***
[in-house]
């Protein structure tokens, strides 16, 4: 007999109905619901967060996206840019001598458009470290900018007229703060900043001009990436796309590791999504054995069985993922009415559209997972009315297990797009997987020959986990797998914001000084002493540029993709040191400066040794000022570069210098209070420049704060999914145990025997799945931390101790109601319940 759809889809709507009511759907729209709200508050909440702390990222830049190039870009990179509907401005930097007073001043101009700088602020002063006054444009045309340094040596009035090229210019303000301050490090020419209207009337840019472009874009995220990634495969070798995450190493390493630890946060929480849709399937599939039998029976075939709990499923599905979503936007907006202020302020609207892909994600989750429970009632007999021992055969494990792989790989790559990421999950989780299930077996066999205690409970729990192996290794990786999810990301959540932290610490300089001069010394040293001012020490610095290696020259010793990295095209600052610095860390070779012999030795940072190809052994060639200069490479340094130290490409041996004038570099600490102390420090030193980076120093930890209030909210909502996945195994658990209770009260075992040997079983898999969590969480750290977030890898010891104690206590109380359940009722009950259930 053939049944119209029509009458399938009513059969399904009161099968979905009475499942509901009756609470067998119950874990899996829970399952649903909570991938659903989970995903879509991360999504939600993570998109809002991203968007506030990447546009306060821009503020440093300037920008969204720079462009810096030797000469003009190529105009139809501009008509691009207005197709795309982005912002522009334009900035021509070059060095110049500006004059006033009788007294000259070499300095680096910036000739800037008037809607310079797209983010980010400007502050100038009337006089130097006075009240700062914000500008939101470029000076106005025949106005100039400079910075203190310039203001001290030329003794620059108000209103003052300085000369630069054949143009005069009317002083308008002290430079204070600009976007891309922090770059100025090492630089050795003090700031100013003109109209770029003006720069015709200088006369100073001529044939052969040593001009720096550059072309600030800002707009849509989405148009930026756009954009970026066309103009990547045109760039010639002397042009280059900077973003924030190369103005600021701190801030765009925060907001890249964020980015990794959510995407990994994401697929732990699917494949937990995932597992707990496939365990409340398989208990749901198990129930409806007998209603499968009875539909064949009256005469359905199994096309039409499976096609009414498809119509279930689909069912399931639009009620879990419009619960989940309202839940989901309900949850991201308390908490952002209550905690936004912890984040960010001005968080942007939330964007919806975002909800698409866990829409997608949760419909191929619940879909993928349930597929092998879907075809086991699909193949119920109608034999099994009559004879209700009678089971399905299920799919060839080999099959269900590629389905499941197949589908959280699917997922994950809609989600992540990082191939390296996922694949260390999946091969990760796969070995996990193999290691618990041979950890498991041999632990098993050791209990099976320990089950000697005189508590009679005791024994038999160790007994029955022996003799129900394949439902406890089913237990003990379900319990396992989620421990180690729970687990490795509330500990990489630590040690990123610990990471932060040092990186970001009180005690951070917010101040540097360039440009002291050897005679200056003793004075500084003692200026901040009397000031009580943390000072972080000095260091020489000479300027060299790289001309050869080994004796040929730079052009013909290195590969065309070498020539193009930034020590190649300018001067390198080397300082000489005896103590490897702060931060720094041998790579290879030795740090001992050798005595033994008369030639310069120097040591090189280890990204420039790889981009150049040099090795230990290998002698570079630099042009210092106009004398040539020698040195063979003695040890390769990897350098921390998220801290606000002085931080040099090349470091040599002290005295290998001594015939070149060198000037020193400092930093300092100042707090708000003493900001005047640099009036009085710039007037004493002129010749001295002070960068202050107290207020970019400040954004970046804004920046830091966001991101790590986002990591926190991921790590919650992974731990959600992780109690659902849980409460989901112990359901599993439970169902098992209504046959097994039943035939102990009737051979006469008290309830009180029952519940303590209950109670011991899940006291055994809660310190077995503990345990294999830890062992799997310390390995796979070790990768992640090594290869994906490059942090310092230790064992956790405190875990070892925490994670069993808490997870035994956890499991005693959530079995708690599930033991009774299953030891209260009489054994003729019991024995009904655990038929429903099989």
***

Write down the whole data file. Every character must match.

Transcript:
[in-house]
């Protein structure tokens, strides 16, 4: 007999109905619901967060996206840019001598458009470290900018007229703060900043001009990436796309590791999504054995069985993922009415559209997972009315297990797009997987020959986990797998914001000084002493540029993709040191400066040794000022570069210098209070420049704060999914145990025997799945931390101790109601319940 759809889809709507009511759907729209709200508050909440702390990222830049190039870009990179509907401005930097007073001043101009700088602020002063006054444009045309340094040596009035090229210019303000301050490090020419209207009337840019472009874009995220990634495969070798995450190493390493630890946060929480849709399937599939039998029976075939709990499923599905979503936007907006202020302020609207892909994600989750429970009632007999021992055969494990792989790989790559990421999950989780299930077996066999205690409970729990192996290794990786999810990301959540932290610490300089001069010394040293001012020490610095290696020259010793990295095209600052610095860390070779012999030795940072190809052994060639200069490479340094130290490409041996004038570099600490102390420090030193980076120093930890209030909210909502996945195994658990209770009260075992040997079983898999969590969480750290977030890898010891104690206590109380359940009722009950259930 053939049944119209029509009458399938009513059969399904009161099968979905009475499942509901009756609470067998119950874990899996829970399952649903909570991938659903989970995903879509991360999504939600993570998109809002991203968007506030990447546009306060821009503020440093300037920008969204720079462009810096030797000469003009190529105009139809501009008509691009207005197709795309982005912002522009334009900035021509070059060095110049500006004059006033009788007294000259070499300095680096910036000739800037008037809607310079797209983010980010400007502050100038009337006089130097006075009240700062914000500008939101470029000076106005025949106005100039400079910075203190310039203001001290030329003794620059108000209103003052300085000369630069054949143009005069009317002083308008002290430079204070600009976007891309922090770059100025090492630089050795003090700031100013003109109209770029003006720069015709200088006369100073001529044939052969040593001009720096550059072309600030800002707009849509989405148009930026756009954009970026066309103009990547045109760039010639002397042009280059900077973003924030190369103005600021701190801030765009925060907001890249964020980015990794959510995407990994994401697929732990699917494949937990995932597992707990496939365990409340398989208990749901198990129930409806007998209603499968009875539909064949009256005469359905199994096309039409499976096609009414498809119509279930689909069912399931639009009620879990419009619960989940309202839940989901309900949850991201308390908490952002209550905690936004912890984040960010001005968080942007939330964007919806975002909800698409866990829409997608949760419909191929619940879909993928349930597929092998879907075809086991699909193949119920109608034999099994009559004879209700009678089971399905299920799919060839080999099959269900590629389905499941197949589908959280699917997922994950809609989600992540990082191939390296996922694949260390999946091969990760796969070995996990193999290691618990041979950890498991041999632990098993050791209990099976320990089950000697005189508590009679005791024994038999160790007994029955022996003799129900394949439902406890089913237990003990379900319990396992989620421990180690729970687990490795509330500990990489630590040690990123610990990471932060040092990186970001009180005690951070917010101040540097360039440009002291050897005679200056003793004075500084003692200026901040009397000031009580943390000072972080000095260091020489000479300027060299790289001309050869080994004796040929730079052009013909290195590969065309070498020539193009930034020590190649300018001067390198080397300082000489005896103590490897702060931060720094041998790579290879030795740090001992050798005595033994008369030639310069120097040591090189280890990204420039790889981009150049040099090795230990290998002698570079630099042009210092106009004398040539020698040195063979003695040890390769990897350098921390998220801290606000002085931080040099090349470091040599002290005295290998001594015939070149060198000037020193400092930093300092100042707090708000003493900001005047640099009036009085710039007037004493002129010749001295002070960068202050107290207020970019400040954004970046804004920046830091966001991101790590986002990591926190991921790590919650992974731990959600992780109690659902849980409460989901112990359901599993439970169902098992209504046959097994039943035939102990009737051979006469008290309830009180029952519940303590209950109670011991899940006291055994809660310190077995503990345990294999830890062992799997310390390995796979070790990768992640090594290869994906490059942090310092230790064992956790405190875990070892925490994670069993808490997870035994956890499991005693959530079995708690599930033991009774299953030891209260009489054994003729019991024995009904655990038929429903099989």